General Electric (ticker GE) is getting kicked out of the Dow Jones Industrial Average (DJIA) as of June 26, 2018.
This is not a surprise to anyone who has been following the stock over the past several years. At its recent price of just under $13, GE is down almost 80% from the high $60 level in 2000 and down 55% over the past year.
This is a sad development for a once prestigious company. It was founded in 1892 by Thomas Edison and was one of the original members of the DJIA when it was created in 1896. In 2005, it was among the most valuable publicly traded companies in the U.S., according to Reuters.
What went wrong? It got too big and complicated. Had too much exposure to financial services going into the 2008 recession. Had too much debt.
The company has cut its dividend and is selling assets, as new CEO John Flannery tries to improve its business prospects. But this will be a long-term process. There is no quick fix for GE’s problems.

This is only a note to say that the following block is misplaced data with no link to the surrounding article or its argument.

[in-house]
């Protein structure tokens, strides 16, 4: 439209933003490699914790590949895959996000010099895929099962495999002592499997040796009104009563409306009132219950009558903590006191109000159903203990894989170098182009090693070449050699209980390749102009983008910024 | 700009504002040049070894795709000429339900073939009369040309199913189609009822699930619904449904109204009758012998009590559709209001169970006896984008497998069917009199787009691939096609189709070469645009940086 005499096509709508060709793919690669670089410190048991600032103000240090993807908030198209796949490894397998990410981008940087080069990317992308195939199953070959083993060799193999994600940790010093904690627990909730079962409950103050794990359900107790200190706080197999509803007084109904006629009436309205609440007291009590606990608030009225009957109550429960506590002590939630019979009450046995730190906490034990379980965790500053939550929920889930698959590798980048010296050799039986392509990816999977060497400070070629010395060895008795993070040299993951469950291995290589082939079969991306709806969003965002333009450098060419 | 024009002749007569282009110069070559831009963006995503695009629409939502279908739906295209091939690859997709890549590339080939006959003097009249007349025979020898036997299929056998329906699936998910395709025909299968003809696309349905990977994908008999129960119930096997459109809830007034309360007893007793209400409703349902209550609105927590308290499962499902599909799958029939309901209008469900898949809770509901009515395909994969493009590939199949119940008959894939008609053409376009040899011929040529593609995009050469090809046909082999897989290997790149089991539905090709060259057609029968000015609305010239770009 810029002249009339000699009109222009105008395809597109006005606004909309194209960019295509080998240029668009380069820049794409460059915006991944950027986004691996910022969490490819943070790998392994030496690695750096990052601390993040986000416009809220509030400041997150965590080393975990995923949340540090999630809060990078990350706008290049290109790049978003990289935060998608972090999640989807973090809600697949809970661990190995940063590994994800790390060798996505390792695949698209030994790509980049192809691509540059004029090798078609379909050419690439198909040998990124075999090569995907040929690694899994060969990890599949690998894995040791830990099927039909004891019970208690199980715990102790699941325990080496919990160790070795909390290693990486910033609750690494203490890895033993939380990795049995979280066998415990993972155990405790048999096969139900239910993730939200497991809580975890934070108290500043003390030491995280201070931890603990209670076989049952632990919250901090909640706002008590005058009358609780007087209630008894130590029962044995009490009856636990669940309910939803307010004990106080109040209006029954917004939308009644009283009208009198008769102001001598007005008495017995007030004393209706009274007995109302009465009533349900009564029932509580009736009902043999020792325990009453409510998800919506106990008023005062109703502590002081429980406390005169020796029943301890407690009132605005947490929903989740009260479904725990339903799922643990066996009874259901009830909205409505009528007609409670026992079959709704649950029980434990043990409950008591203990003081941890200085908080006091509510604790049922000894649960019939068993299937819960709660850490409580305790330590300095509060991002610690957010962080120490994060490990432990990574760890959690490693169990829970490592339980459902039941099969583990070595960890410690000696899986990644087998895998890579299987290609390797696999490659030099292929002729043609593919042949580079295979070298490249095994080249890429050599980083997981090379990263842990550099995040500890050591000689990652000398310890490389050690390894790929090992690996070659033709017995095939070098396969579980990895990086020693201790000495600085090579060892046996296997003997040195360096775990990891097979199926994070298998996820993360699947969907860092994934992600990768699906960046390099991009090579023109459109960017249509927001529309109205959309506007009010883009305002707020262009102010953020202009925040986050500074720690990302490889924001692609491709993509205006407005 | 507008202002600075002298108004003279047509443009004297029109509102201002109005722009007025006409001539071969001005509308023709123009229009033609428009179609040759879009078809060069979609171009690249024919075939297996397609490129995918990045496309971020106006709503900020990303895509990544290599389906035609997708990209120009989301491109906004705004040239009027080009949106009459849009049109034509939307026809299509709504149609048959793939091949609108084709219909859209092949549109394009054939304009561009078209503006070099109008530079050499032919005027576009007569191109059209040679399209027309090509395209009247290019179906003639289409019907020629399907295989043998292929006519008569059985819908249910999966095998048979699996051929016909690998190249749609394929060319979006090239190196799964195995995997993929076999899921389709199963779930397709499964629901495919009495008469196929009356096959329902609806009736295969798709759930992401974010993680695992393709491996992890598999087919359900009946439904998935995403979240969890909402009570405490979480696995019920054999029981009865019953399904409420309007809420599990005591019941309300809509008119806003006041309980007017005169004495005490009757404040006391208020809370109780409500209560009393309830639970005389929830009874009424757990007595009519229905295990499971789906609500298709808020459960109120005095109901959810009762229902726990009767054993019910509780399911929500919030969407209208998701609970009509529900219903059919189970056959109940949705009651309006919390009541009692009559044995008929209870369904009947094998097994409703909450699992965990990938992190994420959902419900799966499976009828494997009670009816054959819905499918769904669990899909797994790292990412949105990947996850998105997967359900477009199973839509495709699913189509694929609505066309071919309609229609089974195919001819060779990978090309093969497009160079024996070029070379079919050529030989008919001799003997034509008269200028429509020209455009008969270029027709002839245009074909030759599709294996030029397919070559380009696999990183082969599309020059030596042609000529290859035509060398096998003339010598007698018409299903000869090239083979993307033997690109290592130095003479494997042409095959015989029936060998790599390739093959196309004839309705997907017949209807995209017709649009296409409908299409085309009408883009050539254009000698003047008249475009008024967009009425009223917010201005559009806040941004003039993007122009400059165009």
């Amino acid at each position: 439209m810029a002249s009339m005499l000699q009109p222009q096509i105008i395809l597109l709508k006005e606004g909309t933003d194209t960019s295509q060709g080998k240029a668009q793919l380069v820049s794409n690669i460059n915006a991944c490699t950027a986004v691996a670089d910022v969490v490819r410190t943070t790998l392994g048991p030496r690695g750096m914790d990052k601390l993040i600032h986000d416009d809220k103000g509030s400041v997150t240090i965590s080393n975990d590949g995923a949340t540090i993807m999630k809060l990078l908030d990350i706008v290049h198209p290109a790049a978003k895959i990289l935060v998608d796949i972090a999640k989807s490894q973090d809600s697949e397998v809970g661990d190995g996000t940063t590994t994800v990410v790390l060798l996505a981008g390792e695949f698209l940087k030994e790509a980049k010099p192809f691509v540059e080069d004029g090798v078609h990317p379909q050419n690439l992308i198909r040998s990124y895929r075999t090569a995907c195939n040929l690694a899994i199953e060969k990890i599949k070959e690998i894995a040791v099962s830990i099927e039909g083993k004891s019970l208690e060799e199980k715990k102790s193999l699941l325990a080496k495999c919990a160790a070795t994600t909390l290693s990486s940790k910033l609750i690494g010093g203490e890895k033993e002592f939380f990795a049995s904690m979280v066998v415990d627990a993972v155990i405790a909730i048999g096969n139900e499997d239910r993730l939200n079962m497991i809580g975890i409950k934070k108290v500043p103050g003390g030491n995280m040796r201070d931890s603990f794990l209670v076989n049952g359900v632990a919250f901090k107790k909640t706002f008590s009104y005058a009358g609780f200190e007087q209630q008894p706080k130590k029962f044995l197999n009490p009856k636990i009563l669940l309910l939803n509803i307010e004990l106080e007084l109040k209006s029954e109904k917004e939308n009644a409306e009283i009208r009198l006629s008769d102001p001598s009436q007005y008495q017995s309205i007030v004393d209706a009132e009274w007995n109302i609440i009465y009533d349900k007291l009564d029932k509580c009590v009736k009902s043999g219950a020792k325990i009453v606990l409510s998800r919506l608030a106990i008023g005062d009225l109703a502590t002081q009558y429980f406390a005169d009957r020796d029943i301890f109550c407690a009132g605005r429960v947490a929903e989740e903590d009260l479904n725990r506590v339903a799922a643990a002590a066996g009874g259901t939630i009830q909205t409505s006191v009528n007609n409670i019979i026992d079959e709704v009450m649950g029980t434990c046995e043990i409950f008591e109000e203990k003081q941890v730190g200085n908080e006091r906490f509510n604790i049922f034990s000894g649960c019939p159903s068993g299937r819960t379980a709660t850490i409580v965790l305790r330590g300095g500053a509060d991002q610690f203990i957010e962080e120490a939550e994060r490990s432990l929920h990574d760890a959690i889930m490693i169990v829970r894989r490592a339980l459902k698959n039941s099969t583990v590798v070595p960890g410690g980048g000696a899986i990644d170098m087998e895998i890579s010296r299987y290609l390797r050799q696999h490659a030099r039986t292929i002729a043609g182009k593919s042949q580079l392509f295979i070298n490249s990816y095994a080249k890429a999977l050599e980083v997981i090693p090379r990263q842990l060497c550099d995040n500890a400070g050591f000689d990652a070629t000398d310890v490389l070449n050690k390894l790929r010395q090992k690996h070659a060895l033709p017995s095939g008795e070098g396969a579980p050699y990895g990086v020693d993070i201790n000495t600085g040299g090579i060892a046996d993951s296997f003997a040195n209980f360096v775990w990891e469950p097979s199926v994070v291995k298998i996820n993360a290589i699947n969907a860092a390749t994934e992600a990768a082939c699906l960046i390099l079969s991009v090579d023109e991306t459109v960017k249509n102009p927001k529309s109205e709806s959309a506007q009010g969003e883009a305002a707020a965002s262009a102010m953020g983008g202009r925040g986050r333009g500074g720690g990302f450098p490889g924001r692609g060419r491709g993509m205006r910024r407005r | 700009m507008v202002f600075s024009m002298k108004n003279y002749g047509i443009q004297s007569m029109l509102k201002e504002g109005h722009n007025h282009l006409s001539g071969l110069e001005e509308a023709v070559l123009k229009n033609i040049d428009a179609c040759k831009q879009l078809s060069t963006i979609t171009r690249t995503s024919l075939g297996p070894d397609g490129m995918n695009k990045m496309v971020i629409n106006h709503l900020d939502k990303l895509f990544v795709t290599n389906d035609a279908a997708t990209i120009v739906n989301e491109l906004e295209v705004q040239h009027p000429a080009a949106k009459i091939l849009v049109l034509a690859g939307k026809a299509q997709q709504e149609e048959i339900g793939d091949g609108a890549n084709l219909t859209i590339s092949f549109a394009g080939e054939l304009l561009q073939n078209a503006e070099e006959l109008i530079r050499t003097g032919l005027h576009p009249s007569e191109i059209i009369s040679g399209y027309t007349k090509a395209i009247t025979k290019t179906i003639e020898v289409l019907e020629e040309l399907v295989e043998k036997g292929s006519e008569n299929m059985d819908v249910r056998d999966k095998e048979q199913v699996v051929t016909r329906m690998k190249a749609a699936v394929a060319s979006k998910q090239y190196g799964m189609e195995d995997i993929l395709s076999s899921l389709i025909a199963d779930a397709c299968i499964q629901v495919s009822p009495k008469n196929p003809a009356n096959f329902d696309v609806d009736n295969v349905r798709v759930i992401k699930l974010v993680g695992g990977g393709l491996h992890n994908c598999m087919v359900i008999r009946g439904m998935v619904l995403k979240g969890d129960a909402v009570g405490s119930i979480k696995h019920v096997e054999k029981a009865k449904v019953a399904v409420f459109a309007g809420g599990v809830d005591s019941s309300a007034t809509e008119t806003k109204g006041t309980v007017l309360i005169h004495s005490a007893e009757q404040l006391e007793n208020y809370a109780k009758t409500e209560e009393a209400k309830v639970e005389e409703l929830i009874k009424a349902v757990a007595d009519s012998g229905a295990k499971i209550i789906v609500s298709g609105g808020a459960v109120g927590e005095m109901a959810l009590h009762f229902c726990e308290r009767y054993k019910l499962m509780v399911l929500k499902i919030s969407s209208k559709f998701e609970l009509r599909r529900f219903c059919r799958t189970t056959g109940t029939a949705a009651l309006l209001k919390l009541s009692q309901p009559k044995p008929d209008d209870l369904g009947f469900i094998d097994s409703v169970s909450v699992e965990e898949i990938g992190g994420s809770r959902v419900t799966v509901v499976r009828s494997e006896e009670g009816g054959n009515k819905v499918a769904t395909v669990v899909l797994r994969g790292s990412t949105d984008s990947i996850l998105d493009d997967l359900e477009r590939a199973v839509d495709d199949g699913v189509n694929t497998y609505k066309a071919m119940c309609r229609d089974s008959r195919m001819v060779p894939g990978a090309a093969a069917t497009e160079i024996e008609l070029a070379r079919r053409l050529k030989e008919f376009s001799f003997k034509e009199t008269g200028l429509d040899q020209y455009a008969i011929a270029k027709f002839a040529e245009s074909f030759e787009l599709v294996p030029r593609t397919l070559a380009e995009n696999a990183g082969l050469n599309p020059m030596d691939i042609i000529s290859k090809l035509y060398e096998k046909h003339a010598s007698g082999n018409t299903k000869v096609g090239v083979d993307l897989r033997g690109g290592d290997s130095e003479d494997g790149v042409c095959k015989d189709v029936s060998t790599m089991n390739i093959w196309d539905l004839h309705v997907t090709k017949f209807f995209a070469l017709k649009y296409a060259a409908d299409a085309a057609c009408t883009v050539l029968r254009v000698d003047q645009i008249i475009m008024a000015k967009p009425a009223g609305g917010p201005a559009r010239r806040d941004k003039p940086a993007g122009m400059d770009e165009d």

The top institutional holders of GE stock are Vanguard, Blackrock, State Street and Franklin Resources. These companies also manage some of the largest mutual funds and ETFs, so you probably have exposure to GE, even if you didn’t realize that. The good news is, most of the downside in the stock is probably behind us. And with the company shrinking, its future impact on these institutional holders will be small.
Being kicked out of the DJIA is not necessarily a death knell for a company. Bank of America (ticker BAC) was kicked out of the DJIA in 2013. Since then, the stock has risen 100%, outperforming both the DJIA and the S&P 500 index, which rose 59% and 62%, respectively, during that same time period. However, BAC’s stock price kept dropping for two years after it left the DJIA, so its exclusion from the DJIA was not a buying signal. GE is also likely to underperform as new management struggles to refocus the company.